Are there different types of endometrial cancer?

There are different types of endometrial cancer, and until now they have been classified based on the histological characteristics of the cancer cells.

The two main types of endometrial cancer were:

  • Type 1 uterine cancer (Endometrioid Adenocarcinoma): This was the most common type of endometrial cancer, accounting for about 80-90% of cases. It typically arises from the cells that form the lining of the uterus (endometrium). Endometrioid adenocarcinoma is often associated with excess estrogen exposure, obesity, and conditions such as diabetes and polycystic ovary syndrome (PCOS).
  • Type 2 uterine cancer Serous Adenocarcinoma: This type was less common but tends to be more aggressive than endometrioid adenocarcinoma. Serous adenocarcinoma is less associated with excess estrogen and is more common in older women. It tends to grow more rapidly and is often diagnosed at a later stage.

There are also some less common subtypes of endometrial cancer, including:

cartoon drawing of a uterus

  • Clear Cell Carcinoma: This subtype is less common than endometrioid adenocarcinoma and serous adenocarcinoma. It has a distinct appearance under the microscope and is often associated with a poorer prognosis.
  • Mucinous Adenocarcinoma: This subtype is rare and is characterized by the presence of mucin, a slimy substance, in the cancer cells.
  • Undifferentiated/Dedifferentiated Carcinoma: This is a high-grade and aggressive subtype of endometrial cancer where the cancer cells are poorly differentiated or undifferentiated.

New classification systems go beyond the histopathological characteristics and take genetic tumour mutations into account.

Genomic testing in endometrial cancer has emerged as a potentially important tool for personalized medicine, to improve the diagnosis of endometrial cancer and treatment strategies. By analysing the genetic makeup of tumours, gynaecological oncologists can identify specific mutations and alterations that drive cancer growth, offering valuable insights into disease prognosis. The evidence to guide targeted therapies is currently still immature and unknown.

The two main types of genomic testing in endometrial cancer are microsatellite instability (MSI) or mismatch repair (MMR) testing, testing for p53 and for POLE.  

MMR testing helps in the identification of Lynch syndrome, a hereditary condition linked to endometrial and bowel cancer. However, MMR testing is also important because a new group of medications have become available recently that is enormously effective in patients with MMR-deficient tumours. Some of the cancer “miracle cures” can be attributed to these targeted treatments. Currently, the two main issues with these treatments are that:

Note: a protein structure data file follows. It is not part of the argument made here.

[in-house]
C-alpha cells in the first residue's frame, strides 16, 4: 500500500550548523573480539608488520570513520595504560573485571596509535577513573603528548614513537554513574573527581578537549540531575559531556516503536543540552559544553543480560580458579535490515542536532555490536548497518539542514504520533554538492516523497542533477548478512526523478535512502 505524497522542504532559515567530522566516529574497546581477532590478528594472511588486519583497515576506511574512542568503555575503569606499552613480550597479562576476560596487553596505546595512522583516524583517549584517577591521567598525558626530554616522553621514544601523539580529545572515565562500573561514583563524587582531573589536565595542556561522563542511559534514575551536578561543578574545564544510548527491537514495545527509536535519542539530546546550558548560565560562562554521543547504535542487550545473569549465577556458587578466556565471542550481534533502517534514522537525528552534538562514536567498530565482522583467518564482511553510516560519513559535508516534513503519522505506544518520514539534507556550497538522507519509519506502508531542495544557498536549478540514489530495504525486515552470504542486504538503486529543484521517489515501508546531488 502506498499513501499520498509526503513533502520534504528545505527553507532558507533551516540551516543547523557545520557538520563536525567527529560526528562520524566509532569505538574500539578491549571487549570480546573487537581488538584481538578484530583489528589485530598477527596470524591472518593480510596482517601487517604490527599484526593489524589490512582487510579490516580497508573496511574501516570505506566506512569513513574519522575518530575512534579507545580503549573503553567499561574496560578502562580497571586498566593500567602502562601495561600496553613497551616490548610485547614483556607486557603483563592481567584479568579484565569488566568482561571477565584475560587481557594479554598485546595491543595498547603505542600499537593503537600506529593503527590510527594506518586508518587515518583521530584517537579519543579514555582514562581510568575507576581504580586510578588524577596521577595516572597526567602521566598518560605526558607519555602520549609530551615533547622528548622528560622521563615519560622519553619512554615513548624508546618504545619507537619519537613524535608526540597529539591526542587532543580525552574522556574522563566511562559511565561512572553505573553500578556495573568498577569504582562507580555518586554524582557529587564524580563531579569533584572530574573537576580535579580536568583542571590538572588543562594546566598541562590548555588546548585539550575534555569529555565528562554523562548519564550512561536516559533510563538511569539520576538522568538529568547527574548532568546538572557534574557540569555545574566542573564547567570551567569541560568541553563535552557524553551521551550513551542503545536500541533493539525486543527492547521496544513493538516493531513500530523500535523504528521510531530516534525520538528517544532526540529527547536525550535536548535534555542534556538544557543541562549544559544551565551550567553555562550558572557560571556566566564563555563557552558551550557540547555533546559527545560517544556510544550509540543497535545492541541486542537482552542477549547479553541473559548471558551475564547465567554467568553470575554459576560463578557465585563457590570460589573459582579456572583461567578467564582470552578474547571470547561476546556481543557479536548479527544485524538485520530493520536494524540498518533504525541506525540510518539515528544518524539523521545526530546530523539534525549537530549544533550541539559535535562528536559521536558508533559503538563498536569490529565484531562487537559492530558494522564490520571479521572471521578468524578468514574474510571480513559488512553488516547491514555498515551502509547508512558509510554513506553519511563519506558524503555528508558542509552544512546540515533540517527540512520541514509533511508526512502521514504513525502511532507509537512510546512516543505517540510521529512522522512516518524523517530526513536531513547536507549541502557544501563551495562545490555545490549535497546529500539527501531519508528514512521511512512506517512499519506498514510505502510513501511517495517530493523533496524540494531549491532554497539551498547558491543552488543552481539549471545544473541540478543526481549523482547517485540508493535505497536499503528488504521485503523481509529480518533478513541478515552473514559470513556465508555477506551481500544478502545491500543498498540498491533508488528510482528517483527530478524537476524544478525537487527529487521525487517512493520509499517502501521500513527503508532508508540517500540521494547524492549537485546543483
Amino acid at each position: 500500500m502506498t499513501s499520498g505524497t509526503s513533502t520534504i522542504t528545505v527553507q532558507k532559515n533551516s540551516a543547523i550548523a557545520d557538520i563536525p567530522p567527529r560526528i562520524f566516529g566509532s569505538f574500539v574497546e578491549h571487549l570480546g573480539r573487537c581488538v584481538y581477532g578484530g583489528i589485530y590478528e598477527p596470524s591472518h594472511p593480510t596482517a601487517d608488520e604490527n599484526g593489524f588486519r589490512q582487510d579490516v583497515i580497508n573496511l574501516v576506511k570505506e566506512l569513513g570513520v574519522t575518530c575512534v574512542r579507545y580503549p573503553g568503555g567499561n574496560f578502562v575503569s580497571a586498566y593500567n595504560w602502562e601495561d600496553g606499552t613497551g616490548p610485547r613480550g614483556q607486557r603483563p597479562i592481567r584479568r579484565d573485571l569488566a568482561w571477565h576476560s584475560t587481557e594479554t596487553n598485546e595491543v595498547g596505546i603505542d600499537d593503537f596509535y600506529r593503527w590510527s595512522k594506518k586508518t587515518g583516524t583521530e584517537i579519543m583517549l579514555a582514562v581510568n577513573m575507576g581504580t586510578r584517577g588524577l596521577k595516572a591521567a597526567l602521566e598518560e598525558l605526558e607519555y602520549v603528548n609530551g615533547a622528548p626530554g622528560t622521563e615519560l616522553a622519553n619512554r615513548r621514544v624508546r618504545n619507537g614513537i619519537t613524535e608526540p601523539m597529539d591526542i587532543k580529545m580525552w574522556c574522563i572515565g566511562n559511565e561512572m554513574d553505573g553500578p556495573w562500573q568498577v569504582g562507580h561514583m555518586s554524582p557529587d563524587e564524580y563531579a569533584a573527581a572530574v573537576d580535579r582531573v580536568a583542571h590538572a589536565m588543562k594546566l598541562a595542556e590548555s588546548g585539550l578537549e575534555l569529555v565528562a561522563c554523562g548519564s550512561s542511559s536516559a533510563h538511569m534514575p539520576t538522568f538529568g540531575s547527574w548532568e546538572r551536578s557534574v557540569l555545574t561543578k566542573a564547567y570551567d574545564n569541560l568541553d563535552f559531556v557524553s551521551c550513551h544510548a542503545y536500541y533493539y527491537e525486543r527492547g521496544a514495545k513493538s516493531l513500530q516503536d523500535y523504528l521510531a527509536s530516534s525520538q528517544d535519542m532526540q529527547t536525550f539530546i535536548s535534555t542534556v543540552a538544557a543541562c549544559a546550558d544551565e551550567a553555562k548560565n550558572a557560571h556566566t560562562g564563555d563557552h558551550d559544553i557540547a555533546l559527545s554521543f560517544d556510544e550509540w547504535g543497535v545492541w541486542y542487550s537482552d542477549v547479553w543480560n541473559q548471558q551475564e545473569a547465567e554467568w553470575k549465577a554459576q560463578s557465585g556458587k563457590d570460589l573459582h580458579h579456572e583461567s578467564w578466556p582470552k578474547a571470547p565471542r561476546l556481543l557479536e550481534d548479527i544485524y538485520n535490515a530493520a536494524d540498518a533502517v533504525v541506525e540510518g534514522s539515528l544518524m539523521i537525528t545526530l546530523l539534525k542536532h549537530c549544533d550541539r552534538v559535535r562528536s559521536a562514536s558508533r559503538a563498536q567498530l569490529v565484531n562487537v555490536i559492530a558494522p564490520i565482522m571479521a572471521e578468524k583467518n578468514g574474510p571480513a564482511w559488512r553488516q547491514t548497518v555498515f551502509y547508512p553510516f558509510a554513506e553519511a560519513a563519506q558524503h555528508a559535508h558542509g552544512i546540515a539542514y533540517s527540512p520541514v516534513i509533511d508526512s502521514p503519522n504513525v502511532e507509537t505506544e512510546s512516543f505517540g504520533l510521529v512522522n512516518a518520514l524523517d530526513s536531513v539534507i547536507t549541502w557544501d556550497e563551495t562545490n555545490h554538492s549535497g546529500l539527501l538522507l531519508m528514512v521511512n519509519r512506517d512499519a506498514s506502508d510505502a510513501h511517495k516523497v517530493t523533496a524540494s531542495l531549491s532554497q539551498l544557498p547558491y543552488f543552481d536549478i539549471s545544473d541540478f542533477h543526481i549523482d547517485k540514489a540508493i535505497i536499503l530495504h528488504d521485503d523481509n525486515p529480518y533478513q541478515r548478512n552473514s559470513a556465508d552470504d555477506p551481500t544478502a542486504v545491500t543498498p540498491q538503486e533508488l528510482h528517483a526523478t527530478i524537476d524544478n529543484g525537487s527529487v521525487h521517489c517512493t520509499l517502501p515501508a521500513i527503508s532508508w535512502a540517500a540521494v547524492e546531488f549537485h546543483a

1. We don't know enough about side effects and complications from these treatments (adverse reactions may be severe sometimes); and

2. What type of patients should be offered these very expensive medications.

P53 testing is nowadays performed for all endometrial cancer cases in my practice. Mutations I p53 indicate aggressive tumour types but it remains unknown whether these patients benefit from intensified treatment and whether their survival can be improved.

POLE testing is useful in patients who have “aggressive” tumours by old standards. In 10% of these patients a POLE mutation can be found and in those cases it indicates that the tumour is actually not aggressive and patients can be spared intense treatments. POLE testing is expensive and for that reason currently not offered routinely in Australia. In my practice, I offer POLE testing to endometrial cancer patients who I believe could be spared intense treatment but those patients will need to pay for the test themselves.

In summary, these genomic insights not only assist in refining prognosis but also will play a crucial role in tailoring treatment approaches in the future. Targeted therapies, such as those directed at specific genetic mutations, have shown promising results in improving outcomes for patients with endometrial cancer. Additionally, genomic testing helps identify individuals who may benefit from immunotherapy, a revolutionary treatment modality that harnesses the body's immune system to combat cancer cells.

The prognosis and treatment approach for endometrial cancer can vary based on the specific type and stage of the cancer. It's essential for individuals diagnosed with endometrial cancer to work closely with their healthcare team to determine the most appropriate treatment plan for their specific situation.

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